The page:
A blister is an area of raised skin with a watery liquid inside. Blisters form on the feet from rubbing and pressure, but they form a lot more quickly than calluses. You can get blisters on your feet the same day you wear uncomfortable or poor-fitting shoes.
Areas on your body that form blisters and continue to be rubbed every day (like your feet because of the same pair of uncomfortable shoes you always wear to school) may go on to form calluses.
Whether you walk all day long, hike, run, or shoot hoops, blisters are almost as much a part of the action as sweat is--but they don't have to be. You can take measures to avoid them. And if you develop a blister, you have several options for lessening the pain and lowering your risk of infection. To prevent blisters, you need to minimize friction. For the feet, this begins with shoe selection. Shoes should fit comfortably, with about a thumb's width between your longest toe and the end of the shoe. Too narrow shoes can cause blisters on the big toe and little toe. A shallow toe box can lead to blisters on the tops of the toes, while loose shoes can create blisters on the tips of the toes.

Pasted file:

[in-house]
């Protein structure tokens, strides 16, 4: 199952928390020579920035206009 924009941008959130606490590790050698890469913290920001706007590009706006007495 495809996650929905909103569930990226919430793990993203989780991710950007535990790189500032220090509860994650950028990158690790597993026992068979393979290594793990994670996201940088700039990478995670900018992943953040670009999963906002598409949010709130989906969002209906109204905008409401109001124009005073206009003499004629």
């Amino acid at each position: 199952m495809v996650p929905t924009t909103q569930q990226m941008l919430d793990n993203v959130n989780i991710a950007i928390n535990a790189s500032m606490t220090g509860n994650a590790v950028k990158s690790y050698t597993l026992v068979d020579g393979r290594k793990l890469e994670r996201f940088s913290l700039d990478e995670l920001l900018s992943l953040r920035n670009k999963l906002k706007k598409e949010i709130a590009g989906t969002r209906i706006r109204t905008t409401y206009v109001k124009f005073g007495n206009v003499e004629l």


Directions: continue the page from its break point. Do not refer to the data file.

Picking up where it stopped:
If the blister isn't too painful, do everything possible to keep it intact. Unbroken skin over a blister provides a natural barrier to bacteria and decreases the risk of infection. Cover a small blister with an adhesive bandage, and cover a large one with a porous, plastic-coated gauze pad that absorbs moisture and allows the wound to breathe.
Don't puncture a blister unless it's painful or prevents you from walking or using one of your hands. If you have diabetes or poor circulation, consult your doctor before doing anything with a blister. Call your doctor if you see signs of infection around a blister — pus, redness, increasing pain or warm skin.
Source: Mayo Clinic